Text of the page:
University of Tasmania
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At the edges ‚Äö- A place and a space for tears: Exploring the framing of depression in contemporary western culture

posted on 2023-05-26, 03:53 authored by Collins, HE
In this thesis I explore the contemporary Western framing of depression as an illness requiring treatment. This understanding of depression is examined through a hermeneutic study of the depression literature, focussing primarily on medical and sociological academic literature, but also including one popular website. Drawing on Weberian social theory, I argue that the dominant cultural understanding of depression allows only one story to be told: that of depression as an illness necessitating medical treatment to facilitate a cure. However, depression can also be understood as part of the suffering that constitutes what it is to be human. While contemporary approaches to depression are valuable, they are also restricted. I suggest an inclusive interstitiality of different stories would expand the current framing of depression. I draw on Weber's analysis of the causal and codified nature of Western rationality and of the total world-view of the secular West deriving from religious antecedents to analyse the current framing of depression. In addition, I employ Derridean concepts of the Western proclivity for logocentrism and Levinasian concepts of the Western impulse to change Other into Same to augment the Weberian analysis to demonstrate how dominant approaches to depression are influenced by both historical and cultural factors 'specific and peculiar' to the Western way of viewing the world. This approach embeds depression within the historical-cultural milieu of the West, which I argue provides a predominantly exclusive and scientifically based view of depression as illness. I demonstrate this through an exploration of historical influences, interpretative positions, the assigning of meaning, and information produced for the public. Finally, I proffer some possibilities for future directions. The meta-perspective provided by this approach facilitates, for example, an appreciation that contemporary medical science inherited its belief in a total worldview from Western religious antecedents. Such a world-view results in the contemporary framing of depression functioning as though depression can only be viewed from the medical-scientific perspective, which is considered, a priori, to be the correct perspective. Establishing this meta-perspective enables the contemporary framing of depression to be situated firmly within its historical-cultural background. Through this re-interpretation of contemporary approaches to depression the study provides another perspective on depression: one that is historically and culturally grounded, one that challenges current perspectives and opinions, and one that encourages respectful dialogue and debate.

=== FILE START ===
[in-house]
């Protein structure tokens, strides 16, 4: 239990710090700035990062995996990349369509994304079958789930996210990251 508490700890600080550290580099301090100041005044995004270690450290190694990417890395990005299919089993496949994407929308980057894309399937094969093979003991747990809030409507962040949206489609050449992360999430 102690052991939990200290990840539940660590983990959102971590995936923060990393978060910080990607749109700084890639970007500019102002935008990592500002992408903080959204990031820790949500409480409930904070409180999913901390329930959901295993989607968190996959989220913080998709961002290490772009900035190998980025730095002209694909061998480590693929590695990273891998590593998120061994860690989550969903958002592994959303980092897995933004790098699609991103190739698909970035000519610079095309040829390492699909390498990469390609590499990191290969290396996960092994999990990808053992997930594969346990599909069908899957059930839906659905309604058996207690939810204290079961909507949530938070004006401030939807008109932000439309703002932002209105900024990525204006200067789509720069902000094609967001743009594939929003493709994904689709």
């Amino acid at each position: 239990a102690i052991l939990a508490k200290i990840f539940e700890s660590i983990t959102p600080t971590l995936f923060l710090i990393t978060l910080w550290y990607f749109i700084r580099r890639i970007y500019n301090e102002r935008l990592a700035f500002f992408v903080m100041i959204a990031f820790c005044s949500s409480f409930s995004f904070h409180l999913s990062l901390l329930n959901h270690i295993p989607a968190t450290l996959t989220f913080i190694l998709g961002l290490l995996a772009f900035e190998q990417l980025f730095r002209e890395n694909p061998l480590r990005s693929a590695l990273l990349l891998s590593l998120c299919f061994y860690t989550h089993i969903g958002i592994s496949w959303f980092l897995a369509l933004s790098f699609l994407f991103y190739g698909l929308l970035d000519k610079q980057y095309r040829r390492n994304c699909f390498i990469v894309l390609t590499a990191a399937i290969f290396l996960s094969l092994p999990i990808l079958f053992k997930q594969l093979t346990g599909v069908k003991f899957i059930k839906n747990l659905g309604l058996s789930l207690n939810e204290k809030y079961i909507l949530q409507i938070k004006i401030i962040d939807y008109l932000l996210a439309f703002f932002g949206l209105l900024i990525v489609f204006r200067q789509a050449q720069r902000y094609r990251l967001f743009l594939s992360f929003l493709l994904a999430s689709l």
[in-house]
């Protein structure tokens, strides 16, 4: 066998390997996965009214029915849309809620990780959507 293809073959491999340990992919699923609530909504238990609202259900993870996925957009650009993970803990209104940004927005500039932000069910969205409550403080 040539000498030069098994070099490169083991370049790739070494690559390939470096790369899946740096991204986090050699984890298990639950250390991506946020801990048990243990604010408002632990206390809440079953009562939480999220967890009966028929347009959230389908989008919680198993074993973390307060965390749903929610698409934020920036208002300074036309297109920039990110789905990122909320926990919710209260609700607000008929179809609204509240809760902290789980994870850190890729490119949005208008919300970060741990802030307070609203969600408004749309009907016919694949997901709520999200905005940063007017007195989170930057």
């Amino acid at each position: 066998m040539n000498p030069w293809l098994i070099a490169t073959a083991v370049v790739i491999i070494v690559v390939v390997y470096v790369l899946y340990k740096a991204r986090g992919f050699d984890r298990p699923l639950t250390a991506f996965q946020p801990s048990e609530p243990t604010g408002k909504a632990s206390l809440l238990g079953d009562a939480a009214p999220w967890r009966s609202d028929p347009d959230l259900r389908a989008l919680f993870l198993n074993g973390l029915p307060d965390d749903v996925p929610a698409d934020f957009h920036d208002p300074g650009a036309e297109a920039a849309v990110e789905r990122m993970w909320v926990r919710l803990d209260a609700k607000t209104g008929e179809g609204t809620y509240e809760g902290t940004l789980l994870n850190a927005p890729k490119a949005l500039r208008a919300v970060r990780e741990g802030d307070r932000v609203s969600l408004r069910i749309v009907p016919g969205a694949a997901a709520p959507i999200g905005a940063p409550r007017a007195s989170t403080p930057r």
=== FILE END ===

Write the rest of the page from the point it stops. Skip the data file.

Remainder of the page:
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Copyright 2010 the Author

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